“It was written by a non-show band guy interviewing people in the bands. A lot of what was written was third hand. I was in the middle of it all, and I think that makes this book authentic.”
Smith says his writing career began after his musical career ran its course. He went into the security business where there were plenty of hours doing nothing as a night watchman.
“I got a scribbler, put the time and date on it, and off I went,” he says nonchalantly. “I wrote the whole book by hand and would start each page with the question, ‘Where am I going to go next?’
“It took me four years and two centuries to do it. I started it in 1999 and then picked it up a few years ago.”
This isn’t Smith’s first foray into literature. He wrote a popular political satire thinly described as a kid’s book called Animal Mountain in 1989. It was about former Irish Prime Minister Charles Haughey as a hedgehog.
“You’d have to drop money at him and he would roll in it,” Smith says.
Animal Mountain is indicative of the anti-establishment vibe you pick up when you talk to Smith. Though he is a spry, optimistic storyteller, he’ll tell you that he has been burned so many times over the years by many a shady music business character.
Ned the Bed’s sharpest words are reserved to describe the characters trying to separate the lead singer from the fictional showband.
“There are plenty of people in the music business who don’t know musical notes,” he says sarcastically. “They only know pound notes. I lost every penny I had doing the right thing for the bands I was associated with.
“There was always someone whispering in the talent’s ear when they got big enough. ‘Smith can take you no further. I can make you a star.’ I learned the hard way that you have to copyright the name of your band and you must lock up the lead singer in a contract for at least five years.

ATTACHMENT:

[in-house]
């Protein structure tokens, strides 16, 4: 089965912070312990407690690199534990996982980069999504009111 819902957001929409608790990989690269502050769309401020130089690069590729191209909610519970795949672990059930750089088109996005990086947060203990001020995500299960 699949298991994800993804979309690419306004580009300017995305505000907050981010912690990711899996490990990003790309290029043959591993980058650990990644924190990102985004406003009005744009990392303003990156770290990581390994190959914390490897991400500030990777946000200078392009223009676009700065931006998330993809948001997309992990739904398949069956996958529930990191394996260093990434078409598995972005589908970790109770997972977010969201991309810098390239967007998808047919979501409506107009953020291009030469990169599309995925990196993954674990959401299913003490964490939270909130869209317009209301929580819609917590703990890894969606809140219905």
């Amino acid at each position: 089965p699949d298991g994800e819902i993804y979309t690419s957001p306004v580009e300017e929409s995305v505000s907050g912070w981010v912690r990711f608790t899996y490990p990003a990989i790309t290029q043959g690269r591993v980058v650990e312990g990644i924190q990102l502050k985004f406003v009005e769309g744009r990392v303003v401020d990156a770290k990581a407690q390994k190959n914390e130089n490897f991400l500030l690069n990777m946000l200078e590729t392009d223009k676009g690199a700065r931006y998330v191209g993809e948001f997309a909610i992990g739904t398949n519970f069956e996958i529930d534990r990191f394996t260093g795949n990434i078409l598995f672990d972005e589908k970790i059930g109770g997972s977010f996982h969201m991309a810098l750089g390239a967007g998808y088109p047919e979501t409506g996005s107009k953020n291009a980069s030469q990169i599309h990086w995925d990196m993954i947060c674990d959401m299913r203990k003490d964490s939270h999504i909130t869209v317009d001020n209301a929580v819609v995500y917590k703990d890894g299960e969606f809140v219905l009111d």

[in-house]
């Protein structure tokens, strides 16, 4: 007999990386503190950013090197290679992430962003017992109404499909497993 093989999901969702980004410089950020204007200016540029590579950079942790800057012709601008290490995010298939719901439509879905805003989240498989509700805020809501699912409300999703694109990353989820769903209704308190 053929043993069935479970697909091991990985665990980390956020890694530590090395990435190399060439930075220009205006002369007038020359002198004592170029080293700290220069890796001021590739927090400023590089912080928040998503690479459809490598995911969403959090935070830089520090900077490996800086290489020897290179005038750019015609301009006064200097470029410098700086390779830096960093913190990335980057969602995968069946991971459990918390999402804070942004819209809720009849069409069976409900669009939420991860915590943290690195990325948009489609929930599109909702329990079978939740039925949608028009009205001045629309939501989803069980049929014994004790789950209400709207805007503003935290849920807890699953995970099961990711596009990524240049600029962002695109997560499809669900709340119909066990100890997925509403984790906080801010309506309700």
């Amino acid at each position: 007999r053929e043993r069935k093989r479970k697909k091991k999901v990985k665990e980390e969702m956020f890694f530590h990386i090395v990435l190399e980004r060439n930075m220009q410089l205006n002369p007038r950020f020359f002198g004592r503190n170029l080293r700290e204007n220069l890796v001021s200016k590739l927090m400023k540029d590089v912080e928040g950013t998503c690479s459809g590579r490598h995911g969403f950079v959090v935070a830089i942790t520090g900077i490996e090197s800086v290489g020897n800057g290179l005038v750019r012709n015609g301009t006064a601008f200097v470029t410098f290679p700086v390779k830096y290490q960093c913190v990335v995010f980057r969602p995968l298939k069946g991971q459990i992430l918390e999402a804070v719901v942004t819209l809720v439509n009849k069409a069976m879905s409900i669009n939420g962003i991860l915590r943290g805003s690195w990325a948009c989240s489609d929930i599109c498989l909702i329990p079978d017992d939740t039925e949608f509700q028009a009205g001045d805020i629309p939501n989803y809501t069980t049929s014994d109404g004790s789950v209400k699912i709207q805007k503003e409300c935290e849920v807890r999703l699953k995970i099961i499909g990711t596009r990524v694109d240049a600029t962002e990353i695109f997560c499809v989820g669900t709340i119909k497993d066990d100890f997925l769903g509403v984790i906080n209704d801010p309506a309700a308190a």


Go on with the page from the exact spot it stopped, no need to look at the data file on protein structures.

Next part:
“Don’t blame the singer when he makes you wrong; blame the vulture. Many people with no talent whatsoever made it in the music business by riding the back of the lead singer. Contracts are the only thing that keep the vultures away, and believe you me, there’s a vulture on every pole in the music business!”
The showbands were a cultural lifeline to the rural west of Ireland. Their covers of songs from Buddy Holly, Jim Reed and the Beatles might have been the first time some people heard those songs.
Though the stories are racy in spots, Ned the Bed provides the reader with a critical piece of musical artifact from a bygone era.
“No one has any interest in Irish showbands anymore, and it is a sin how the Irish music business is more interested in the international acts than the home grown ones,” he laments.
“RTE puts on these talent shows and they are awful. There’s this brand new station in Ireland now dedicated to classical music. I like that kind of music as much as the next man, but there aren’t that many classical music acts running around the back roads of Ireland trying to make a living.
“The showband era consisted in its heyday of 5,000 musicians and another 5,000 roadies and bus mechanics employed to support it. That’s a lot of people employed by the show bands and there is still a market for it. There are more talented country guitarists in Ireland than there are in Nashville, but the radio stations think it’s uncool to play this music.”
You’re only a few pages in before you realize that Ned the Bed is too cool for words! No Irish beach blanket should be without Ned this summer.
Ned the Bed is available on Amazon.com. Smith will launch the book at a party at Paddy Reilly’s (519 Second Avenue New York; 212 686-1210) Thursday, July 15, from 6-8 p.m.